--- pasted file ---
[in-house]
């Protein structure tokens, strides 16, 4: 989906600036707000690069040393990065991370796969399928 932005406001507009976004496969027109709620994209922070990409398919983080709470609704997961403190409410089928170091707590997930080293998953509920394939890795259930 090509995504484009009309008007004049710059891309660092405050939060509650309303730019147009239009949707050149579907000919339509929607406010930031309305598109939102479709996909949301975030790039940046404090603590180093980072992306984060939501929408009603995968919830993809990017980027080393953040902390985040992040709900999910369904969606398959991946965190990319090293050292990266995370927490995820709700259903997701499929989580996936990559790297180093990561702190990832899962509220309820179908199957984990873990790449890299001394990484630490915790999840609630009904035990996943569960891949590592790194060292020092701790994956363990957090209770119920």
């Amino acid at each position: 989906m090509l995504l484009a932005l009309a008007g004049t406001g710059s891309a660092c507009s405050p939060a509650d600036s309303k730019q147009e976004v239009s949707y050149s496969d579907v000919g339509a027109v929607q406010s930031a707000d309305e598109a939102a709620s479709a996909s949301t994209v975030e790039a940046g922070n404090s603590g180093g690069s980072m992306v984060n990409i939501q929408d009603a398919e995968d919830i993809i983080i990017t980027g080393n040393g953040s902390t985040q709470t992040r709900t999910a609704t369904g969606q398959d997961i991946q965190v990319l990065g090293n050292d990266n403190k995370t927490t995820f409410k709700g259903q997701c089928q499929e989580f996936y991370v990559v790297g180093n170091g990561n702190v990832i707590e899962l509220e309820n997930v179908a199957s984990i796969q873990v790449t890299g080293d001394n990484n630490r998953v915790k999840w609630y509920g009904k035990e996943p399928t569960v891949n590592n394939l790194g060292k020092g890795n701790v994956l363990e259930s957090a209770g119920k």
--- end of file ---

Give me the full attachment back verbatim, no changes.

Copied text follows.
[in-house]
């Protein structure tokens, strides 16, 4: 989906600036707000690069040393990065991370796969399928 932005406001507009976004496969027109709620994209922070990409398919983080709470609704997961403190409410089928170091707590997930080293998953509920394939890795259930 090509995504484009009309008007004049710059891309660092405050939060509650309303730019147009239009949707050149579907000919339509929607406010930031309305598109939102479709996909949301975030790039940046404090603590180093980072992306984060939501929408009603995968919830993809990017980027080393953040902390985040992040709900999910369904969606398959991946965190990319090293050292990266995370927490995820709700259903997701499929989580996936990559790297180093990561702190990832899962509220309820179908199957984990873990790449890299001394990484630490915790999840609630009904035990996943569960891949590592790194060292020092701790994956363990957090209770119920």
């Amino acid at each position: 989906m090509l995504l484009a932005l009309a008007g004049t406001g710059s891309a660092c507009s405050p939060a509650d600036s309303k730019q147009e976004v239009s949707y050149s496969d579907v000919g339509a027109v929607q406010s930031a707000d309305e598109a939102a709620s479709a996909s949301t994209v975030e790039a940046g922070n404090s603590g180093g690069s980072m992306v984060n990409i939501q929408d009603a398919e995968d919830i993809i983080i990017t980027g080393n040393g953040s902390t985040q709470t992040r709900t999910a609704t369904g969606q398959d997961i991946q965190v990319l990065g090293n050292d990266n403190k995370t927490t995820f409410k709700g259903q997701c089928q499929e989580f996936y991370v990559v790297g180093n170091g990561n702190v990832i707590e899962l509220e309820n997930v179908a199957s984990i796969q873990v790449t890299g080293d001394n990484n630490r998953v915790k999840w609630y509920g009904k035990e996943p399928t569960v891949n590592n394939l790194g060292k020092g890795n701790v994956l363990e259930s957090a209770g119920k």